The manager finally said that we could take the case forward later that evening.

  • When we want to indicate that something takes a specific amount of time, we can use 'take':

It takes about a year and a half to completely heal from your traumatic relationship.

Don't worry, it will take only a few minutes.

  • When we want to show that we want to sit somewhere, we se 'take':

Can I take this seat, ma'am?

Hannah took the seat across from him and started talking to him reasonably.

  • When we want to show that we want to eat, drink something, we use 'take':

My friend used to take drugs sometimes.

Some people do not like to take sugar with their coffee.

  • When we want to write something down, we use 'take'. Look:

Did the officer take your name?

I didn't take that many notes this session.

  • When we have have a test, we can use 'take' to refer to it:

We would love to come but my daughter has to take an important test tomorrow morning.

The class will have to take a test again next week.

  • When we want to talk about the subject we are studying in university, college, etc. we use 'take':

I may want to take a literary course again this semester.

It feels like it was just yesterday when I took different gym classes.

  • When we want to do something, or deal with it, we use 'take'. Here, it mainly comes with the noun 'action':

Isn't she going to take action and something about his sarcastic comments?

Since this one isn't working, we may have to take a different approach to solve it.

  • When we are measuring something, we can us 'take' to refer to it:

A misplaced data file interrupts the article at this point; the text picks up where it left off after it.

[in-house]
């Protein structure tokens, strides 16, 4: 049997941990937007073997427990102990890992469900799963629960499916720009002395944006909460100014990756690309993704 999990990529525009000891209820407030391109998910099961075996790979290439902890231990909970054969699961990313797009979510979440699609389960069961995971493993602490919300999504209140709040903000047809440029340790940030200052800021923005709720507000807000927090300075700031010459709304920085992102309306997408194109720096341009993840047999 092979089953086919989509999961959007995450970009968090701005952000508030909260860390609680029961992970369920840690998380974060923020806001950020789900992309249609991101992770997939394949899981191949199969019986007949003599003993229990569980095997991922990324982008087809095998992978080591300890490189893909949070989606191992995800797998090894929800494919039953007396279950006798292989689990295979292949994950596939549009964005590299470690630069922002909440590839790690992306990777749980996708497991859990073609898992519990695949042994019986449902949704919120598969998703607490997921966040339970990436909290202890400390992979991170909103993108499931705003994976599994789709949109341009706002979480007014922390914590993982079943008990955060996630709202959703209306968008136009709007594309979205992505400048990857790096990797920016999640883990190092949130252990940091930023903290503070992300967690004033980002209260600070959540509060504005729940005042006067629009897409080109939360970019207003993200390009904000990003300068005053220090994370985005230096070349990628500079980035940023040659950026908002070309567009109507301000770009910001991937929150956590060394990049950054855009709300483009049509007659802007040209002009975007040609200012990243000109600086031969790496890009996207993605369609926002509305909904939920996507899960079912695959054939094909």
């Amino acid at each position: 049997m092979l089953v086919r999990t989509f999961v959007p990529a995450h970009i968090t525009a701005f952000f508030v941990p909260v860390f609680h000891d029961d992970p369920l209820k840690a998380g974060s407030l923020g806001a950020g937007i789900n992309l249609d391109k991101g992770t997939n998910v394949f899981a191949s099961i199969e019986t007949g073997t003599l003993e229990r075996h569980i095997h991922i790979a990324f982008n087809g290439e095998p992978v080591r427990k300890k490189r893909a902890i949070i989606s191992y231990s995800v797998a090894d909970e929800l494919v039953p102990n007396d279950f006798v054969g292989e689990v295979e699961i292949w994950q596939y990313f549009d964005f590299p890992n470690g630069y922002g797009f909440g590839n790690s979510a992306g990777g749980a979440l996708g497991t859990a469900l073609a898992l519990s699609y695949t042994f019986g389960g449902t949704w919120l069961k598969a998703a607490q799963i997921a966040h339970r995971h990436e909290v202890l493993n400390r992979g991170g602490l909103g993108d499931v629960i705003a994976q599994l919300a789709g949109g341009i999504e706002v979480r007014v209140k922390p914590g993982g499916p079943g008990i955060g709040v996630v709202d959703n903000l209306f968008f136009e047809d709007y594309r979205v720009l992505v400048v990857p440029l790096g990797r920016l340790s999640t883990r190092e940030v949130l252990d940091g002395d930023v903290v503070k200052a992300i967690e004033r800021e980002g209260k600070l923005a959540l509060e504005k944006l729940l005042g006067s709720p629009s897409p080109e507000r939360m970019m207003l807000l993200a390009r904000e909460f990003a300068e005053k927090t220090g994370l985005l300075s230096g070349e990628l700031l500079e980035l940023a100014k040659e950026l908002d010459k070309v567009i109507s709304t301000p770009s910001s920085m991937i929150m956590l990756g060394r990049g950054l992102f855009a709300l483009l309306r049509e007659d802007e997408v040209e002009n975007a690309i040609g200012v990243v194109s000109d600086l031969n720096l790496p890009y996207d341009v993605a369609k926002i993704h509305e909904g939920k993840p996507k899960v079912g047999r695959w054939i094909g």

Take his temperature while I gather the doctors .

The kind nurse patiently took his blood pressure.

  • When we want to select something to buy, rent, etc. we use 'take':

Then, I'll take the purple umbrella.

So, which house did you finally agreed to take?

  • When we want to indicate that we accept something, we use 'take'. Here, we can use nouns like 'responsibility', 'blame', 'advice', etc.:

The only way to get her back is to take full responsibility for your actions and change.

Here, it means that one must be responsible for what they do.

Why did Sarah take the blame when she was the innocent one?

I hate it when people say 'you didn't take my advice', like I was to be told what to do and what not to do.

I would really be glad if you took this reward .

  • When we want to show that we used the opportunity provided to use, we can us 'take'. It mainly comes with 'opportunity', 'risk', 'chance', etc:

She took the opportunity to call her mom.

We must all take risks if we want to live the life we want.

  • When we are performing an action, we can use take with nouns like 'breath', 'break', 'bath', 'shower', 'look' and etc. Look:

My mom is going to take a shower, so she will call you in the afternoon.

You should avoid taking naps after eating.

It's ok for employees to take a short break during work hours.

  • When we want to accept a customer, a patient, etc. we use 'take':

This university only takes girls.

As you can see, the sentence indicates that no boys are allowed to study in this university.

I'm afraid the doctor will not take any more patients for today.

  • When we want to show that we can tolerate something, we can use 'take'. Look:

You mother cannot take criticism at all.